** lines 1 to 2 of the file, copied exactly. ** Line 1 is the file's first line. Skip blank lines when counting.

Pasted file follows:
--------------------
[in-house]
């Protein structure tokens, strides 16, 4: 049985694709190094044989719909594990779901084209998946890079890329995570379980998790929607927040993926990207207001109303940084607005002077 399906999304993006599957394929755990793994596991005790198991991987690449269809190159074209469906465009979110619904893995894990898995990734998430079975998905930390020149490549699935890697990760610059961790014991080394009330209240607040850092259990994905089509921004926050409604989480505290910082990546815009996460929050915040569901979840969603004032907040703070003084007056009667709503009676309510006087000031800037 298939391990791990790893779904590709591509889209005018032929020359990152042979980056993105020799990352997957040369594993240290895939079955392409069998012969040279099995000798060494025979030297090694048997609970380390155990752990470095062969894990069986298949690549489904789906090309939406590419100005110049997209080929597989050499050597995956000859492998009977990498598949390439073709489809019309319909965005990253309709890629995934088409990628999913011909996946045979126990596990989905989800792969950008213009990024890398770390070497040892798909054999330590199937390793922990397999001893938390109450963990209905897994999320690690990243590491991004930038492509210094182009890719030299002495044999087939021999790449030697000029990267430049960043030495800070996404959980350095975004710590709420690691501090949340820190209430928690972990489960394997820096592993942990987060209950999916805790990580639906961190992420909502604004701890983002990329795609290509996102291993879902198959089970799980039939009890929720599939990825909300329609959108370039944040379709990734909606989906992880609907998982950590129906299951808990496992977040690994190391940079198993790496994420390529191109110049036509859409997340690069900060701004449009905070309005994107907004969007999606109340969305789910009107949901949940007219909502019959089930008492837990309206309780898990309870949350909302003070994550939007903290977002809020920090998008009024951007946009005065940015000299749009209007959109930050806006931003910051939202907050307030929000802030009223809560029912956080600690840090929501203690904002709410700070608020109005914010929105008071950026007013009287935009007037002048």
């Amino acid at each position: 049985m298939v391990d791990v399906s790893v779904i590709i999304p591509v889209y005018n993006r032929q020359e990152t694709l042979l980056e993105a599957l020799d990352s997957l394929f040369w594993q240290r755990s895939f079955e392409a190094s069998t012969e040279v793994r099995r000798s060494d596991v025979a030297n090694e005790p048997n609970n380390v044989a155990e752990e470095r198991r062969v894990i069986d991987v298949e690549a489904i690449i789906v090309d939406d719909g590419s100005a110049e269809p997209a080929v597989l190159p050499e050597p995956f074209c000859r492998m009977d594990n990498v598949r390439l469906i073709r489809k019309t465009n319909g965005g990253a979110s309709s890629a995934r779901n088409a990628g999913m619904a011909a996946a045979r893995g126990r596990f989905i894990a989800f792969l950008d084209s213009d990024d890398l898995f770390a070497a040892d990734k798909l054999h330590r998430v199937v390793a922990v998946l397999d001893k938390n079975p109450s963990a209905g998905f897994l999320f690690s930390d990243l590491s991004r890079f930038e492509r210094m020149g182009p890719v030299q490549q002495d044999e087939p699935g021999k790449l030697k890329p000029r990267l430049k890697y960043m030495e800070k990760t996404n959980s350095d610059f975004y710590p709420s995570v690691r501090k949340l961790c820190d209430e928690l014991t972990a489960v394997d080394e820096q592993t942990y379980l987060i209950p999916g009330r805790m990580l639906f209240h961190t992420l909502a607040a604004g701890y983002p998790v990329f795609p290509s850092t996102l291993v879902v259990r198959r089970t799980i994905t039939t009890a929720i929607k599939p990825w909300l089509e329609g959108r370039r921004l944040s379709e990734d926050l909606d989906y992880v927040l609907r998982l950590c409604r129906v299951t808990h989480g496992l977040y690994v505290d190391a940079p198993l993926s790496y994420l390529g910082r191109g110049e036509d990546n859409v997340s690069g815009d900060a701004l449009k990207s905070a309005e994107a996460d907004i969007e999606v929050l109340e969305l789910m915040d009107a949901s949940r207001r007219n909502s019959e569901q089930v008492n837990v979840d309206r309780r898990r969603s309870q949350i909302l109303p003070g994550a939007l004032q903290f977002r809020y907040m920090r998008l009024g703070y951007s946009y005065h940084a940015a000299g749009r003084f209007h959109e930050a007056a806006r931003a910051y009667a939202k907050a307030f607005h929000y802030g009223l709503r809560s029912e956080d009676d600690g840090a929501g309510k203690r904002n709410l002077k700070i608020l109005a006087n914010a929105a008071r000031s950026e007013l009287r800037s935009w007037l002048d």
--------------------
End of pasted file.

[in-house]
């Protein structure tokens, strides 16, 4: 049985694709190094044989719909594990779901084209998946890079890329995570379980998790929607927040993926990207207001109303940084607005002077 399906999304993006599957394929755990793994596991005790198991991987690449269809190159074209469906465009979110619904893995894990898995990734998430079975998905930390020149490549699935890697990760610059961790014991080394009330209240607040850092259990994905089509921004926050409604989480505290910082990546815009996460929050915040569901979840969603004032907040703070003084007056009667709503009676309510006087000031800037 298939391990791990790893779904590709591509889209005018032929020359990152042979980056993105020799990352997957040369594993240290895939079955392409069998012969040279099995000798060494025979030297090694048997609970380390155990752990470095062969894990069986298949690549489904789906090309939406590419100005110049997209080929597989050499050597995956000859492998009977990498598949390439073709489809019309319909965005990253309709890629995934088409990628999913011909996946045979126990596990989905989800792969950008213009990024890398770390070497040892798909054999330590199937390793922990397999001893938390109450963990209905897994999320690690990243590491991004930038492509210094182009890719030299002495044999087939021999790449030697000029990267430049960043030495800070996404959980350095975004710590709420690691501090949340820190209430928690972990489960394997820096592993942990987060209950999916805790990580639906961190992420909502604004701890983002990329795609290509996102291993879902198959089970799980039939009890929720599939990825909300329609959108370039944040379709990734909606989906992880609907998982950590129906299951808990496992977040690994190391940079198993790496994420390529191109110049036509859409997340690069900060701004449009905070309005994107907004969007999606109340969305789910009107949901949940007219909502019959089930008492837990309206309780898990309870949350909302003070994550939007903290977002809020920090998008009024951007946009005065940015000299749009209007959109930050806006931003910051939202907050307030929000802030009223809560029912956080600690840090929501203690904002709410700070608020109005914010929105008071950026007013009287935009007037002048």